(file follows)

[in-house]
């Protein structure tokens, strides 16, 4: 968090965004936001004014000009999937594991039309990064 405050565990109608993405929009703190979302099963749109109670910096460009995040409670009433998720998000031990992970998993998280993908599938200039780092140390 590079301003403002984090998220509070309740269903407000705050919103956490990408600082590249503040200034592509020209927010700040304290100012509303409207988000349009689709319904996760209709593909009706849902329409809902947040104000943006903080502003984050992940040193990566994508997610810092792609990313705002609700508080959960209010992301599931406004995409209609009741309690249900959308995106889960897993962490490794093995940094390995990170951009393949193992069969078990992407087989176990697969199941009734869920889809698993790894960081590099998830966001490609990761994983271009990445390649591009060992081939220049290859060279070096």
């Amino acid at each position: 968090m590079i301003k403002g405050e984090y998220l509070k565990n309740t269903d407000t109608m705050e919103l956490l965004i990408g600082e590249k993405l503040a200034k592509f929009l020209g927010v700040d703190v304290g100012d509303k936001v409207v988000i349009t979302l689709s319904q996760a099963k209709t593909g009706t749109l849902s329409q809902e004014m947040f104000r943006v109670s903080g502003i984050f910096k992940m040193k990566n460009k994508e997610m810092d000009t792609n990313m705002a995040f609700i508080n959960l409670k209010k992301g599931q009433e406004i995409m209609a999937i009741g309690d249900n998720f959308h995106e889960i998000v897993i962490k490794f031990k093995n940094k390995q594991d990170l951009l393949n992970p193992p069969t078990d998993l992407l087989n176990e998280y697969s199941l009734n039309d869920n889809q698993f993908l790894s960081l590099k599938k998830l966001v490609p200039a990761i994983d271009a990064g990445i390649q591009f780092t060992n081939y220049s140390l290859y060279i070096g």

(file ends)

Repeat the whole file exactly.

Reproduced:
[in-house]
């Protein structure tokens, strides 16, 4: 968090965004936001004014000009999937594991039309990064 405050565990109608993405929009703190979302099963749109109670910096460009995040409670009433998720998000031990992970998993998280993908599938200039780092140390 590079301003403002984090998220509070309740269903407000705050919103956490990408600082590249503040200034592509020209927010700040304290100012509303409207988000349009689709319904996760209709593909009706849902329409809902947040104000943006903080502003984050992940040193990566994508997610810092792609990313705002609700508080959960209010992301599931406004995409209609009741309690249900959308995106889960897993962490490794093995940094390995990170951009393949193992069969078990992407087989176990697969199941009734869920889809698993790894960081590099998830966001490609990761994983271009990445390649591009060992081939220049290859060279070096």
């Amino acid at each position: 968090m590079i301003k403002g405050e984090y998220l509070k565990n309740t269903d407000t109608m705050e919103l956490l965004i990408g600082e590249k993405l503040a200034k592509f929009l020209g927010v700040d703190v304290g100012d509303k936001v409207v988000i349009t979302l689709s319904q996760a099963k209709t593909g009706t749109l849902s329409q809902e004014m947040f104000r943006v109670s903080g502003i984050f910096k992940m040193k990566n460009k994508e997610m810092d000009t792609n990313m705002a995040f609700i508080n959960l409670k209010k992301g599931q009433e406004i995409m209609a999937i009741g309690d249900n998720f959308h995106e889960i998000v897993i962490k490794f031990k093995n940094k390995q594991d990170l951009l393949n992970p193992p069969t078990d998993l992407l087989n176990e998280y697969s199941l009734n039309d869920n889809q698993f993908l790894s960081l590099k599938k998830l966001v490609p200039a990761i994983d271009a990064g990445i390649q591009f780092t060992n081939y220049s140390l290859y060279i070096g």